Built on a sturdy tubular steel chassis, it boasts a wheelbase longer than the production 308 GTB. The new Tipo F114B mid-mounted V-8 was installed longitudinally rather than transversely with four valves per cylinder, twin IHI turbochargers, and dual Behr intercoolers. Other competition-oriented features include an oil cooler, dry-sump lubrication, intercoolers to reduce the turbos’ inlet air temperature and an electronic Weber-Marelli injection and ignition system based on Ferrari’s Formula 1 setup.

Suspension is independent in the front and rear with wishbones, coil springs over tube shocks, and antiroll bars. Braking comes from huge ventilated discs. The transmission is a five-speed manual with a Formula 1-derived twin-plate clutch. However, the GTO’s biggest innovation was its construction. For the first time on a road car, Ferrari employed space-age composite materials in the chassis and body. This increased structural rigidity while decreasing weight. The factory quoted 2,552 pounds, more than 700 pounds lighter than its other two-seater V8 models. It all made for stellar performance and staggering numbers: 400hp at 7,000 rpm, 366 pound-feet of torque and a 0-62 dash in just 4.8 seconds. Top speed? A record-breaking 190 mph, which meant this was the first street-legal car to break the 300km/h wall. Overall, this brilliant engine and mechanical setup opened the doors to a new era of supercars.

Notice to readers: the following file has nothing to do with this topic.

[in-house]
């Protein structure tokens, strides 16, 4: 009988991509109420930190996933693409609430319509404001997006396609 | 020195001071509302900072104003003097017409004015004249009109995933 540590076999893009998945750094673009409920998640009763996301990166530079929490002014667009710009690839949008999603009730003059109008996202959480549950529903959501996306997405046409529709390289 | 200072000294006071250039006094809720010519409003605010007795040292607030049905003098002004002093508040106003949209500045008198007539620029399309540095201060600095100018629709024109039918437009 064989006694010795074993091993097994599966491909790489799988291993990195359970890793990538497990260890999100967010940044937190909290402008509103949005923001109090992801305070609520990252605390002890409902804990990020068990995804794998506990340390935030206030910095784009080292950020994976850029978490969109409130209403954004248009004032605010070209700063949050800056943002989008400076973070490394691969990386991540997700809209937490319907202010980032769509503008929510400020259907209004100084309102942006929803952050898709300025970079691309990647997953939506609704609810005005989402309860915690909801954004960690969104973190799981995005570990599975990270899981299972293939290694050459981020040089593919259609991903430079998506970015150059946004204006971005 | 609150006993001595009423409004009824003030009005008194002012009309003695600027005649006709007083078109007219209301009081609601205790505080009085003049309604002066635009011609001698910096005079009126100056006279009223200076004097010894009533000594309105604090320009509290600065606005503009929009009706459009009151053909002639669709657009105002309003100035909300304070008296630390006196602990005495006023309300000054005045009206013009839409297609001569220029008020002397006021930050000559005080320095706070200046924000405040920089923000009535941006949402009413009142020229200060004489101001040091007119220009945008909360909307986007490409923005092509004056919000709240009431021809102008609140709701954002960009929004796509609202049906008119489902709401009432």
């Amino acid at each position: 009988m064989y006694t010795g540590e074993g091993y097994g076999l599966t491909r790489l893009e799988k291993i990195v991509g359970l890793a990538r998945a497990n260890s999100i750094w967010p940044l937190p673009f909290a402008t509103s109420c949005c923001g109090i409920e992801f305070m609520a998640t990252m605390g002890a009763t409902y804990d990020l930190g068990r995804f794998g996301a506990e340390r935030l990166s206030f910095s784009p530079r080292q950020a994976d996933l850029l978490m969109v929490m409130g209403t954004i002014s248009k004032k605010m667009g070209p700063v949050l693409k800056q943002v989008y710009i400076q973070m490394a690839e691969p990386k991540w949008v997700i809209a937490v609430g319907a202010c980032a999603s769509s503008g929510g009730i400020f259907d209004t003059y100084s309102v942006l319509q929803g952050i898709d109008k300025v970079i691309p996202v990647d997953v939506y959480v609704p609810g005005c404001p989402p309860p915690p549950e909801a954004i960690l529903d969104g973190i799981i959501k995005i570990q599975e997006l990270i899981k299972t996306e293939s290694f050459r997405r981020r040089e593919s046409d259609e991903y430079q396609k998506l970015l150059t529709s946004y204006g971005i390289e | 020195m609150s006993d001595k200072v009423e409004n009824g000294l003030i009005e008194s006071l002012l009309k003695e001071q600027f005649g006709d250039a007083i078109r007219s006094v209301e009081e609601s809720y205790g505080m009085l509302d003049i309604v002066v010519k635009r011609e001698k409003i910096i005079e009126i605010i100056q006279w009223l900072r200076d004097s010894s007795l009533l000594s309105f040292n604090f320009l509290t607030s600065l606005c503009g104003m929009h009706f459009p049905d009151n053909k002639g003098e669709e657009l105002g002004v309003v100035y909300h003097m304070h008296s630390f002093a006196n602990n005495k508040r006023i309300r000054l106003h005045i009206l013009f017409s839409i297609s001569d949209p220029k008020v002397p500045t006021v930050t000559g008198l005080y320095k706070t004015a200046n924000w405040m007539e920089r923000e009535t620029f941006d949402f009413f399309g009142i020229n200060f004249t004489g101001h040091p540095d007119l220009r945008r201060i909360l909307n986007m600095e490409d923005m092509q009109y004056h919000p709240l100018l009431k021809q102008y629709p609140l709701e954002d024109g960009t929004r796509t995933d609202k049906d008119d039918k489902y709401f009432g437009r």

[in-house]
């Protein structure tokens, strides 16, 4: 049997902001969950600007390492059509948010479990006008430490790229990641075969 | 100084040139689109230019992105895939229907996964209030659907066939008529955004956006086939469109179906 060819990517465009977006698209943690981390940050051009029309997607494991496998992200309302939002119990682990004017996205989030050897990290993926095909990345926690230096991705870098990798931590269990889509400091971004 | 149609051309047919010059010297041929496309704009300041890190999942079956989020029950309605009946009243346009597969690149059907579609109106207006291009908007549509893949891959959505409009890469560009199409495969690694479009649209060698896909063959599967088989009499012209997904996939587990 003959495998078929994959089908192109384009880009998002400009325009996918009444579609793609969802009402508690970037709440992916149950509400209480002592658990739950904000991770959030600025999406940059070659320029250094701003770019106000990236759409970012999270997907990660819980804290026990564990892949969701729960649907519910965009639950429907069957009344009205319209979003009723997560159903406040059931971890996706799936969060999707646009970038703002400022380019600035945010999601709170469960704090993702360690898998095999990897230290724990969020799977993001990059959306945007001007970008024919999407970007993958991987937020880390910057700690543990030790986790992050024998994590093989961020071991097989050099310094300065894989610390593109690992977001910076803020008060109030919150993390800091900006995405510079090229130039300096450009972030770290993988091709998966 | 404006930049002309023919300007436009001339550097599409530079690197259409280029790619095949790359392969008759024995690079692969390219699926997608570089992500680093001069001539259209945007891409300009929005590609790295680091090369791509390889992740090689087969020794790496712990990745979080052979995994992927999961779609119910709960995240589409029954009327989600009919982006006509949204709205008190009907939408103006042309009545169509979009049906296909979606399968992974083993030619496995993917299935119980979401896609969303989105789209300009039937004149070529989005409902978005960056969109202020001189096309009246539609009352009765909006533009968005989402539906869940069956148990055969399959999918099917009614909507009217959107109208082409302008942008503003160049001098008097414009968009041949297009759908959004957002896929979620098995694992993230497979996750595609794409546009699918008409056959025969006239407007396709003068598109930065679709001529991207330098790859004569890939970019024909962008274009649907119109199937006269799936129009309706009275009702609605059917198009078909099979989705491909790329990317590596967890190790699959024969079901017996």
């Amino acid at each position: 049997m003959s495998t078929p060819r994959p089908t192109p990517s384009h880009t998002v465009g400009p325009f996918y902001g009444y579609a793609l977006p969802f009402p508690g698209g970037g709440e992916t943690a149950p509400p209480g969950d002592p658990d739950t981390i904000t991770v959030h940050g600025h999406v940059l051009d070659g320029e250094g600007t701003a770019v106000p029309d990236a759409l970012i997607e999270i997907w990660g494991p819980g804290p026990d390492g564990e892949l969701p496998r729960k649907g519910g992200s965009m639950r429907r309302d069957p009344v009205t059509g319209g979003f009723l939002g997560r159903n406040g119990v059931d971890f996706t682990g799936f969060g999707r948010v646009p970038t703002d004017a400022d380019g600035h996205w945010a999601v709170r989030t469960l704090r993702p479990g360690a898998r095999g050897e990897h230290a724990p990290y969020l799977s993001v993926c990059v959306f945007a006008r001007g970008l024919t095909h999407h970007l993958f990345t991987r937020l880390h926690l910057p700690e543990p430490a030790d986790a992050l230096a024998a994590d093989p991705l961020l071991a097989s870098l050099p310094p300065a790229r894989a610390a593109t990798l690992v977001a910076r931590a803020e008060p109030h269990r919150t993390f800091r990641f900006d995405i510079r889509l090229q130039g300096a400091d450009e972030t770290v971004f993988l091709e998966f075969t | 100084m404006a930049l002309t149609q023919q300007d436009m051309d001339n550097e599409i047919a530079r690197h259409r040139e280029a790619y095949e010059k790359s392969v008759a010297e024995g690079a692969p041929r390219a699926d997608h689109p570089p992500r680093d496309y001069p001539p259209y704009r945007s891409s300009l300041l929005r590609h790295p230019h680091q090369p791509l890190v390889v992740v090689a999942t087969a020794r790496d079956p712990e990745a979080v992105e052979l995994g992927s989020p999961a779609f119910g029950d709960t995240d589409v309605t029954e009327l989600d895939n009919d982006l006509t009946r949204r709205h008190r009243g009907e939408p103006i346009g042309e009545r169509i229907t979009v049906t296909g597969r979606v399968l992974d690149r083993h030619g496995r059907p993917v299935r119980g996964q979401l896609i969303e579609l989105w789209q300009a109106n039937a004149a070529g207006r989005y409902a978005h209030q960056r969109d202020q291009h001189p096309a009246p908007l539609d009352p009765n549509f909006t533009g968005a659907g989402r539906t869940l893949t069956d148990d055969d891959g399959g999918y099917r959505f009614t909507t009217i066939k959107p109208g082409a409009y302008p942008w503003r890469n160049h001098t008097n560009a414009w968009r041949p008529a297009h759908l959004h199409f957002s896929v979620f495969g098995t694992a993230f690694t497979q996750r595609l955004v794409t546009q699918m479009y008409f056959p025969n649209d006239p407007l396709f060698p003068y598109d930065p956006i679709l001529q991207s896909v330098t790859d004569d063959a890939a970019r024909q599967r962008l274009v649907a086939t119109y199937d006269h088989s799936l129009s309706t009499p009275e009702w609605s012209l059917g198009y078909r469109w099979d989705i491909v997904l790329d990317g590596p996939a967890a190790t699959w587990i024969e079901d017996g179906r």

It is seldom that a 288 GTO, the rarest of the Big Five, is offered for private sale. Take into account the perfect maintenance history of this exemplar, its low-mileage, limited ownership and cosmetic condition and you have the perfect modern investing and collecting piece. A great occasion to acquire what will forever be known as one of Enzo’s latest and most perfectly crazy creations.